It is not the cutting edge that we ordinary observers want, but the gentle and retreating edge, the cheerful pinnacle and the polite façade. Look at the first generation of skyscrapers and you find those things in abundance. The lovely pinnacle of New York City’s Chrysler Building, for example, which does not assault the sky like an angry fist, but proudly stands above the city like a cathedral spire, puncturing the sky but also gently repairing the injury. Those old skyscrapers followed the line of the street, so that their edges did not jostle their neighbours aside, but simply rose beside them, conceding space at street level. And the meeting of the building and the street was not, as it now so often is, an abrupt horizontal, like a crushing block of concrete on the toe, but a collection of colonnades and arches, a busy labyrinth of welcomes, that blended with the doors and windows to either side.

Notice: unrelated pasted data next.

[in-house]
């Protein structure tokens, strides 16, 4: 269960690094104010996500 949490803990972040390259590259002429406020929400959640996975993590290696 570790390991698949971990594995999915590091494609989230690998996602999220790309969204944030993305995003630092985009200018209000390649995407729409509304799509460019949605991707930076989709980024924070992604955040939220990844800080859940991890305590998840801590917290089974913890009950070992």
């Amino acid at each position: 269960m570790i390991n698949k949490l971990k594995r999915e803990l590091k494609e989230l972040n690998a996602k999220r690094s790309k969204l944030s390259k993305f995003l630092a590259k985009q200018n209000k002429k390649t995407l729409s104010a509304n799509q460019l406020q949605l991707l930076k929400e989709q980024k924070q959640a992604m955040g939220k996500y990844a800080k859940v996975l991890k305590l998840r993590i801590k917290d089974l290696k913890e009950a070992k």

We learn from those old skyscrapers that the height of a building does not in itself detach it from the city. There are critical points where building and city meet, and where it is good manners rather than “cutting-edge” excitement that are most required. These points are three: the skyline, the street line, and the vertical order that unites them.
Study those things and you will quickly find an answer to my question. The modern skyscraper has no skyline: merely a blunt fist thrust above the city, without grace or courtesy. It has no façade at street level, but merely an opening somewhere, marked if at all by some garish logo, and surrounded by characterless steel and glass. And the two extremities are not joined together in any meaningful way, since the only vertical lines are the sharp forbidding edges of the building, brandished like threats towards the buildings to either side. Top and bottom are simply the first and last of a stack of trays, producing an effect of accumulated horizontals in which all vertical order—all true posture towards the city—is lost in a vision of junk.
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